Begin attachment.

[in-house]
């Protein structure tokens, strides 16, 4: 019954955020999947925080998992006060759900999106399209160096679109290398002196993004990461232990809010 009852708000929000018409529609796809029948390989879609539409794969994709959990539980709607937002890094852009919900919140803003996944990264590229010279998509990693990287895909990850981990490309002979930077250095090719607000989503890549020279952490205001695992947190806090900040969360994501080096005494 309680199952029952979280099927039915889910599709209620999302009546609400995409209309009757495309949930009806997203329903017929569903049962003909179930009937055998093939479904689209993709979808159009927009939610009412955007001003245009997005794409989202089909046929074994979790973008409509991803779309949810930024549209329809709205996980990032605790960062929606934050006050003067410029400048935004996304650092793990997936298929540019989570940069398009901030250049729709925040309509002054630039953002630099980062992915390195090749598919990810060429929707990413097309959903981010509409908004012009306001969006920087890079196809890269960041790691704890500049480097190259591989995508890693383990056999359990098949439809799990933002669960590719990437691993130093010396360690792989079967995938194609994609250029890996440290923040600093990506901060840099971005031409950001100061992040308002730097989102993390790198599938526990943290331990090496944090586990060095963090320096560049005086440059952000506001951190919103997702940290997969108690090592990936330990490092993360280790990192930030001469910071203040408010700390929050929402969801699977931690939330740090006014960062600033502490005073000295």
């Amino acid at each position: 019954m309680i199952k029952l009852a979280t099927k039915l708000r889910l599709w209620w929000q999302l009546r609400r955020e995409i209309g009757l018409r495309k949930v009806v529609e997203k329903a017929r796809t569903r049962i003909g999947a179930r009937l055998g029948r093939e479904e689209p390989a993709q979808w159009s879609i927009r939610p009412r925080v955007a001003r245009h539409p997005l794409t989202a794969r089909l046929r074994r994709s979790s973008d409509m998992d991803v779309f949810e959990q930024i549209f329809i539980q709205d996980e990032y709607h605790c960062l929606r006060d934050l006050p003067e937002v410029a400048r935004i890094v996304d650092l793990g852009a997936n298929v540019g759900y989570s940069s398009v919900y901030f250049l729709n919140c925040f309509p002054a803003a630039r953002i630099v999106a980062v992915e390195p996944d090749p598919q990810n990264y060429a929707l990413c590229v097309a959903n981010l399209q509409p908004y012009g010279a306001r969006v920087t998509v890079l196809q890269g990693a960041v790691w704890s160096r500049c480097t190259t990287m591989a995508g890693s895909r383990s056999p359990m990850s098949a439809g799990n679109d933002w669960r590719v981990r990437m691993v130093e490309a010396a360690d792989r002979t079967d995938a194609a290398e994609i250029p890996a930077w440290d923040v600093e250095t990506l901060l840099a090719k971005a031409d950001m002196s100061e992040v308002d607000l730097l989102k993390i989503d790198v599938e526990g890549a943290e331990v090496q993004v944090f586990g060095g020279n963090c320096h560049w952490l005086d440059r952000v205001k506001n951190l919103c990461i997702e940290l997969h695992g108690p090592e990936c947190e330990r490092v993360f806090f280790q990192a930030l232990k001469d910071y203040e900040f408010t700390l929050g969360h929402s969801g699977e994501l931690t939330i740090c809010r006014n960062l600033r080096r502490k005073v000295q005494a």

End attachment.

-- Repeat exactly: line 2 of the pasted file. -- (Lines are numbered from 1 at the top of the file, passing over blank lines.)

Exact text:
């Protein structure tokens, strides 16, 4: 019954955020999947925080998992006060759900999106399209160096679109290398002196993004990461232990809010 009852708000929000018409529609796809029948390989879609539409794969994709959990539980709607937002890094852009919900919140803003996944990264590229010279998509990693990287895909990850981990490309002979930077250095090719607000989503890549020279952490205001695992947190806090900040969360994501080096005494 309680199952029952979280099927039915889910599709209620999302009546609400995409209309009757495309949930009806997203329903017929569903049962003909179930009937055998093939479904689209993709979808159009927009939610009412955007001003245009997005794409989202089909046929074994979790973008409509991803779309949810930024549209329809709205996980990032605790960062929606934050006050003067410029400048935004996304650092793990997936298929540019989570940069398009901030250049729709925040309509002054630039953002630099980062992915390195090749598919990810060429929707990413097309959903981010509409908004012009306001969006920087890079196809890269960041790691704890500049480097190259591989995508890693383990056999359990098949439809799990933002669960590719990437691993130093010396360690792989079967995938194609994609250029890996440290923040600093990506901060840099971005031409950001100061992040308002730097989102993390790198599938526990943290331990090496944090586990060095963090320096560049005086440059952000506001951190919103997702940290997969108690090592990936330990490092993360280790990192930030001469910071203040408010700390929050929402969801699977931690939330740090006014960062600033502490005073000295």